It seems today the trending topic in the business world is ‘going green’. These moves by big businesses to try and cut carbon emissions, use greener energy, and improve their effect on the environment, are all a positive movement towards a greener future. However, at a time when ‘green’ is in, we want to know how many of these claims are ‘greenwashing’, painting businesses in a positive light whereas in reality their practices are far from sustainable.
Greenwashing is the overselling of a company or corporation’s ‘greenness’ or sustainability efforts. They spend more time claiming to be green to use as a marketing tool than actually implementing practices that will in reality make their company more sustainably minded. This is a real issue when determining the validity of a company or brands claims, and means it’s extremely hard to know if they are being genuine or not.
It hit headlines this week that fashion giant Zara, has been accused of greenwashing in an attempt to shift the focus from their involvement in the fast fashion industry. In an interview with Vogue, three Inditex executives spoke about the environmental impact of the European fashion brand. They promised all polyester, cotton and linen produced by the company will be sustainably produced by 2025. However, when pitted against claims made in 2012, that Zara compressed lead times from design to saleable product in just 13 days, the image that Zara is trying to convey of a sustainable, slow fashion brand, can be heavily disputed. Here shows a change in their marketing, not a change in production, as they still roll out countless new styles globally every week. Zara were called out by Eco Age founder and activist, Livia Firth on her Instagram, where she stated that “on average, Zara releases 500 new designs a week, 20,000 a year”. This directly contradicts their statement that “we don’t feel like we are making a massive amount of clothes”- Livia’s response to this was “yeah right”. Despite Zara’s obvious attempt at cottoning onto the sustainable fashion trend, more time should be spent on addressing their contribution to the fast fashion industry, rather than marketing one small change as a complete overhaul of the sustainability efforts of the company.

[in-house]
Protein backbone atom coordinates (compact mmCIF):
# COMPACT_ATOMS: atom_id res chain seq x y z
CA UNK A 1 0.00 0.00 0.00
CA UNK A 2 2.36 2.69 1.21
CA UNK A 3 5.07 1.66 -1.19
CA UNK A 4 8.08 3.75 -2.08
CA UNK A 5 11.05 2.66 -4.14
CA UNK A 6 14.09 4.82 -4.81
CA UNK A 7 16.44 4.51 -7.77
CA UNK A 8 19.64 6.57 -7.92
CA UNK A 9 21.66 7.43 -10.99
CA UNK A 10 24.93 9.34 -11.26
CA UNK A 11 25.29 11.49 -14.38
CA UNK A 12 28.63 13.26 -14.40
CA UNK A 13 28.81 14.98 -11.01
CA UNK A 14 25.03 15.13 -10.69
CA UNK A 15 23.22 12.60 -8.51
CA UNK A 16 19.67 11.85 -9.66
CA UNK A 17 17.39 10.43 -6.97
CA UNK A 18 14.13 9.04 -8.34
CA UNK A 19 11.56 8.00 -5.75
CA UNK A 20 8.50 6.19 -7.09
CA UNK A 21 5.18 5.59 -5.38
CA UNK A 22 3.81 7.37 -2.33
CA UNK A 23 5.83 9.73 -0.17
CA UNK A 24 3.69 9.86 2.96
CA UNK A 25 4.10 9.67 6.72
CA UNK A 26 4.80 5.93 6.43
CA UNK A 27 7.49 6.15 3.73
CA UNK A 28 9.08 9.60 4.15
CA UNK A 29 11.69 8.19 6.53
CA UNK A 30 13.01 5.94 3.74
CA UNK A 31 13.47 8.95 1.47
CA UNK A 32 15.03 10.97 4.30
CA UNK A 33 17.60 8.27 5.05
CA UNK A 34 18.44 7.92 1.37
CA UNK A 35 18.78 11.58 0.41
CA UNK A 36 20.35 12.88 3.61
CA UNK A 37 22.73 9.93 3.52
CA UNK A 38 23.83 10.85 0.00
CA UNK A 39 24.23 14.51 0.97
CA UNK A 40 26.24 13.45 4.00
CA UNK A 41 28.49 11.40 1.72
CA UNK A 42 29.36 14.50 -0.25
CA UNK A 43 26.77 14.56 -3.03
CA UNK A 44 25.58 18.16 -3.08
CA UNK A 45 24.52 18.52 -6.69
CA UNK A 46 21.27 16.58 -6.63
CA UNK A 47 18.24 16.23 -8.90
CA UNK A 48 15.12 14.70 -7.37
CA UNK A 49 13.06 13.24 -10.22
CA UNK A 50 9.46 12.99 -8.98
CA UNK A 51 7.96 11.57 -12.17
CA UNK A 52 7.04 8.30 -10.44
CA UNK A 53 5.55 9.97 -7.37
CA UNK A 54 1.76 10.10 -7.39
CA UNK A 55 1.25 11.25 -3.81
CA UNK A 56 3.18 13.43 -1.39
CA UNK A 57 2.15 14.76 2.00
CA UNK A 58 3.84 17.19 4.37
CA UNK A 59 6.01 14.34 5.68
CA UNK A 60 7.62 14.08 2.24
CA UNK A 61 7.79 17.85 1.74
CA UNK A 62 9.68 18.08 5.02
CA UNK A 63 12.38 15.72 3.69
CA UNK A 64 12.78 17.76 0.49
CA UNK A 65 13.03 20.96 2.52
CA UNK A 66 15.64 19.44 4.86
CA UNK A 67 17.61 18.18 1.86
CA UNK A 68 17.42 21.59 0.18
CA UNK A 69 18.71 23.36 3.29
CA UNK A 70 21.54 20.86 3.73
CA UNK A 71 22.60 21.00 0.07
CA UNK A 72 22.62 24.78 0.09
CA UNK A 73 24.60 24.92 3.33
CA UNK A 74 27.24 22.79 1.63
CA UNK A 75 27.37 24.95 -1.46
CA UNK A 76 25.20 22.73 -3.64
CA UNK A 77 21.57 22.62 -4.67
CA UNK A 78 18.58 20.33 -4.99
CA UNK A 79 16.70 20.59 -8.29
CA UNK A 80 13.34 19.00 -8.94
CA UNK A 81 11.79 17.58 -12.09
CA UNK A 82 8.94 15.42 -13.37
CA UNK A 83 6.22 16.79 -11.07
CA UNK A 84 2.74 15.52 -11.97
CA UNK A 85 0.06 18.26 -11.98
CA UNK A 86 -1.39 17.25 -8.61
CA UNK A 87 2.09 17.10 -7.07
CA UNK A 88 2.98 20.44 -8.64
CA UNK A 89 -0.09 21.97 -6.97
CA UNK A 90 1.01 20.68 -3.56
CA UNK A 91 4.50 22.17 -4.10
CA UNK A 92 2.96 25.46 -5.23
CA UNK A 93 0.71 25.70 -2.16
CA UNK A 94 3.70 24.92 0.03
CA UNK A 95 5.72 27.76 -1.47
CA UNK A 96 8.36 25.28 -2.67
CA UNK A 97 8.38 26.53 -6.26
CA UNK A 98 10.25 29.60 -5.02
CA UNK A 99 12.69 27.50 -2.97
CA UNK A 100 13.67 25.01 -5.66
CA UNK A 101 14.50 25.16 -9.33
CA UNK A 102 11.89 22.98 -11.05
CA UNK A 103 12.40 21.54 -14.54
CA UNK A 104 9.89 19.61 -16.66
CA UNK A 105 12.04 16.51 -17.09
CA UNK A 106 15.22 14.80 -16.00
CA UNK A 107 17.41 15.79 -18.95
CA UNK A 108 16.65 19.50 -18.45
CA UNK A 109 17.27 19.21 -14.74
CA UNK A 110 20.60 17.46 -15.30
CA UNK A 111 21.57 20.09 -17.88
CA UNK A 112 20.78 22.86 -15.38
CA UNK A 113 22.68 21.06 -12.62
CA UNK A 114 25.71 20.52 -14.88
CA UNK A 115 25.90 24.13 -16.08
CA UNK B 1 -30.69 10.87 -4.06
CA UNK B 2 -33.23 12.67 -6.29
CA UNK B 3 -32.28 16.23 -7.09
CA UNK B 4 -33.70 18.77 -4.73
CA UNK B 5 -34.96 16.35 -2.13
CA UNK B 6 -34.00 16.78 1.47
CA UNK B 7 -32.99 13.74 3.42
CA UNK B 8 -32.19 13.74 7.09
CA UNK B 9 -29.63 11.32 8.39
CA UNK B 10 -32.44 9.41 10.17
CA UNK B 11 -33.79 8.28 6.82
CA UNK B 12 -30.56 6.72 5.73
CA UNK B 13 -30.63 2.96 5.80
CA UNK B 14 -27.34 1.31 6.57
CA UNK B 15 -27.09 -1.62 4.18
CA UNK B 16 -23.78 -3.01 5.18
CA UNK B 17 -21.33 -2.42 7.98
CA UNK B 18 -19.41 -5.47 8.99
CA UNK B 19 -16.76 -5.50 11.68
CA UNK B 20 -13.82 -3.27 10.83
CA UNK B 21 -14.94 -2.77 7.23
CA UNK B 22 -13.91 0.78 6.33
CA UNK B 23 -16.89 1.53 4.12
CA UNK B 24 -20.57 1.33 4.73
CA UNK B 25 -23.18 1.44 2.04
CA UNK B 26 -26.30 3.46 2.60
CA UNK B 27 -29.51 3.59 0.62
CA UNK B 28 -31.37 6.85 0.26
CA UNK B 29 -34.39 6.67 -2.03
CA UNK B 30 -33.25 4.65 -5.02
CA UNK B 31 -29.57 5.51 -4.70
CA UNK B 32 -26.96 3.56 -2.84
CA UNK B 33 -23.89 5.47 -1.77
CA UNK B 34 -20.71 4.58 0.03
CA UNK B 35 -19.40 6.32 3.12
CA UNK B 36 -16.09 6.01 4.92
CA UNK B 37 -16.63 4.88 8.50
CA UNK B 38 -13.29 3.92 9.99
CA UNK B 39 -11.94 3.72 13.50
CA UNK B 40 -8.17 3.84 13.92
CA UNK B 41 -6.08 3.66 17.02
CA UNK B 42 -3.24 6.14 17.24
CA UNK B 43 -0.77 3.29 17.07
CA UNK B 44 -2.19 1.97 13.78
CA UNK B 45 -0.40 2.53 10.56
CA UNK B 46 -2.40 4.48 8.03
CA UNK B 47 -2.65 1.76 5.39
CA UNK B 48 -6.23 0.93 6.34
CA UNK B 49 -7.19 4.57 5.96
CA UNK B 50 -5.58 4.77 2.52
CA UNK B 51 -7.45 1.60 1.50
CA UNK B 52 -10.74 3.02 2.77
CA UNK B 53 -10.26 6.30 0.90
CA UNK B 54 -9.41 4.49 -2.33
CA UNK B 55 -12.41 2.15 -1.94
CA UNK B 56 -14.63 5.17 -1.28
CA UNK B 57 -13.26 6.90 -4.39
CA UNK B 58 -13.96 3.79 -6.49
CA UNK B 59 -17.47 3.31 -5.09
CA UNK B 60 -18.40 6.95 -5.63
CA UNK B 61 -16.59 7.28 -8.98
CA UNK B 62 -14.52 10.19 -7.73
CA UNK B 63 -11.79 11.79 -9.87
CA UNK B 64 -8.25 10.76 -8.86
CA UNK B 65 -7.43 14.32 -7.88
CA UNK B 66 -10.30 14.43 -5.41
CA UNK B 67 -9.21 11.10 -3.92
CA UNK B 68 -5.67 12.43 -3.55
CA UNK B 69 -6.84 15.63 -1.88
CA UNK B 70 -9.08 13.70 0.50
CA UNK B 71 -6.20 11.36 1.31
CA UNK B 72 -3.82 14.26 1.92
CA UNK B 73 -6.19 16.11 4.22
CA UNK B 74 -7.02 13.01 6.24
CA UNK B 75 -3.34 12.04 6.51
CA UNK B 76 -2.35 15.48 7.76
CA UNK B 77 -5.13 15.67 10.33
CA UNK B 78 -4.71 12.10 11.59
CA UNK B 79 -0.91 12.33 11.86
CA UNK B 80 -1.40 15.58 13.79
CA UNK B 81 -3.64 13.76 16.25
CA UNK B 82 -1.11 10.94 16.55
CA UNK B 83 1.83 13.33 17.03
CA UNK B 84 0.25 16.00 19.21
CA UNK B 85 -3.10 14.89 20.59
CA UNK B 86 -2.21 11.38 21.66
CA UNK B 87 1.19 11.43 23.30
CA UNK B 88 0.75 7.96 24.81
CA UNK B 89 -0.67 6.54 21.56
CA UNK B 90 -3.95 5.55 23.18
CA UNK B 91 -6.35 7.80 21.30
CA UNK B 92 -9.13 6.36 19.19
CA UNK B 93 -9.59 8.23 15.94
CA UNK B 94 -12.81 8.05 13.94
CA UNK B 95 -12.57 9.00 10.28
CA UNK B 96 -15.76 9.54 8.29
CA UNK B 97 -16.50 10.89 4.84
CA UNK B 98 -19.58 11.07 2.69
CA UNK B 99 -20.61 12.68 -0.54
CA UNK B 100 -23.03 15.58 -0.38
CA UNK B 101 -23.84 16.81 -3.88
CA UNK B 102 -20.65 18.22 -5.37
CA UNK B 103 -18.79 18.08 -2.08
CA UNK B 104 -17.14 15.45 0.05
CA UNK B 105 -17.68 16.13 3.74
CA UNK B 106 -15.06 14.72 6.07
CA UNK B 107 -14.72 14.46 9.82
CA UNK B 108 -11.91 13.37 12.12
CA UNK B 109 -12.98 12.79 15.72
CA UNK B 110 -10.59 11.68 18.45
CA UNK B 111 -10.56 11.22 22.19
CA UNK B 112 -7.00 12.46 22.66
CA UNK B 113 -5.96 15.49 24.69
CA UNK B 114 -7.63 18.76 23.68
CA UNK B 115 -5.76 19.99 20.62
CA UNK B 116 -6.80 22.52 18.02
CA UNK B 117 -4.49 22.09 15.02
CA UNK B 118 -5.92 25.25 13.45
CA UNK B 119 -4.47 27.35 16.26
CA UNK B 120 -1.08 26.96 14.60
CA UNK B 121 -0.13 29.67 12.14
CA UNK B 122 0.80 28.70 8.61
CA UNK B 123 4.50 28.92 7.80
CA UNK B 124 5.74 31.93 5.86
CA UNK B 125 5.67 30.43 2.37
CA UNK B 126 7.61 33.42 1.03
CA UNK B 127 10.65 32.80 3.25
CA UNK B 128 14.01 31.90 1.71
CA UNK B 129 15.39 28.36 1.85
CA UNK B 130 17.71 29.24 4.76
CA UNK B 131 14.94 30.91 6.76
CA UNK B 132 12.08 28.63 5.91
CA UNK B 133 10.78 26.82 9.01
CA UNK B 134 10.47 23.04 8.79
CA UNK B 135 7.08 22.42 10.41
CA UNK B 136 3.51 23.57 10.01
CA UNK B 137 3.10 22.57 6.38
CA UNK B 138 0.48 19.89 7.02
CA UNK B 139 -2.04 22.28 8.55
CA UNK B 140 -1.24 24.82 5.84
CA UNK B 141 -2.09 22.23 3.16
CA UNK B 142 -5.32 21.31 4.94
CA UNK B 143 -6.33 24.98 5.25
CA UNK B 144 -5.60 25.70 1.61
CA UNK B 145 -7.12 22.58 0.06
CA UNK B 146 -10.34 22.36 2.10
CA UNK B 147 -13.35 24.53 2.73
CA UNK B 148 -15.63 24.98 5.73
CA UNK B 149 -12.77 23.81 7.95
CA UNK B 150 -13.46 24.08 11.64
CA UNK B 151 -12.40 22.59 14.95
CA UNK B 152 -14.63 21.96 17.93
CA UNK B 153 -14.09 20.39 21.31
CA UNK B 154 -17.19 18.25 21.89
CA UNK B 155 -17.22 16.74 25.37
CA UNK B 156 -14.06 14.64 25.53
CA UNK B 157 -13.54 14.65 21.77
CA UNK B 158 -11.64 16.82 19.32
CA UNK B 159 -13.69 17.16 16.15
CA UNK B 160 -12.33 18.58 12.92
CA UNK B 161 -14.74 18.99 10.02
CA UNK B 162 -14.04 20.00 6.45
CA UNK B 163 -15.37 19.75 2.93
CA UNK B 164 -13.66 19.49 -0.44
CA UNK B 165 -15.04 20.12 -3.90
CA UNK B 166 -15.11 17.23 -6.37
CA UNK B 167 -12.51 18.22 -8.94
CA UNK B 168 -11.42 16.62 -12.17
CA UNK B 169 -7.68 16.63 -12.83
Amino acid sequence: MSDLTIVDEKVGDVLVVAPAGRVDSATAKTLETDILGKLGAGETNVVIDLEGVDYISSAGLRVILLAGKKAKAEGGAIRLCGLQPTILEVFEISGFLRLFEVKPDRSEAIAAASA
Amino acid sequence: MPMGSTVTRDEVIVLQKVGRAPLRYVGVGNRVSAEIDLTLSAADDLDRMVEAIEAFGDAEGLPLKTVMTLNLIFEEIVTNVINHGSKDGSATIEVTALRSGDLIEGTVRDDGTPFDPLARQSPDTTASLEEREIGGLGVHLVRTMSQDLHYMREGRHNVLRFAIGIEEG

Futerra's 2015 Selling Sustainability Report offers 10 basic rules for avoiding greenwashing.
- Fluffy language: Words or terms with no clear meaning (e.g., "eco-friendly")
- Green products vs. dirty company: Efficient light bulbs made in a factory that pollutes rivers
- Suggestive pictures: Images that indicate an (unjustified) green impression (e.g., flowers blooming from exhaust pipes)
- Irrelevant claims: Emphasizing one tiny green attribute when everything else is un-green
- Best in class: Declaring you are slightly greener than the rest, even if the rest are pretty terrible
- Just not credible: "Eco-friendly" cigarettes, anyone? "Greening" a dangerous product doesn't make it safe.
- Gobbledygook: Jargon and information that only a scientist could check or understand
- Imaginary friends: A label that looks like a third-party endorsement … except it's made up
- No proof: It could be right, but where's the evidence?
- Outright lying: Totally fabricated claims or data
At Supreme Creations we try incredibly hard not to greenwash. Whilst we make claims regarding the sustainability and ethical nature of our manufacturing processes and products, we never try to oversell ourselves. We understand that not every business is perfect, and there is always more that can be done to improve our sustainability measures. We understand that there are always trade-offs and sacrifices that have to be made along the supply chain, which mean that the product or process isn’t as eco-friendly as it possibly can be. For example, we encourage sea-freight rather than air freight, yet sometimes are only able to use air freight due to client needs and expectations.
We are constantly trying to find ways to better ourselves. As of most recently, we have implemented the following:
- We now use 100% renewable energy in the UK as part of our electricity consumption.
- We have developed a 100% biodegradable lamination inside our bag made from vegetable starch. We do our best to upcycle waste fabric.
- We have access to Global Recycled Standard Certified recycled cotton and non-woven mesh.
- Most of our water-based inks are vegetable based, and are also REACH compliant.
- Our factory no longer pack samples in poly-bags, instead we use cotton envelopes and newspaper stuffing to maintain shape.
- We encourage sea freight rather than air freight which is practiced by many of our clients.
- We use one of the premium dyeing houses in India, which is certified by the Environmental Board of India to not cause any toxic effluents.
- And we have introduced a high-quality vegan leather option, and have vegan certification of our products and production processes.
Despite all of these changes, we still believe that we can do more. We are always searching for new ways in which we can reduce our negative, and increase our positive impact on the environment. We are transparent about all our efforts and processes, and as we are a manufacturer we can provide transparency across our entire supply chain. We believe that more time should be spent implementing sustainability practices, rather than marketing our business as completely sustainable. Actions should be taken for the sake of the planet, rather than for the self-promotion of a business. The fashion and textile industries are some of the biggest contributors to pollution and climate change, and therefore businesses in these industries need to work together for the greater good of our planet.
Daisy from Supreme Creations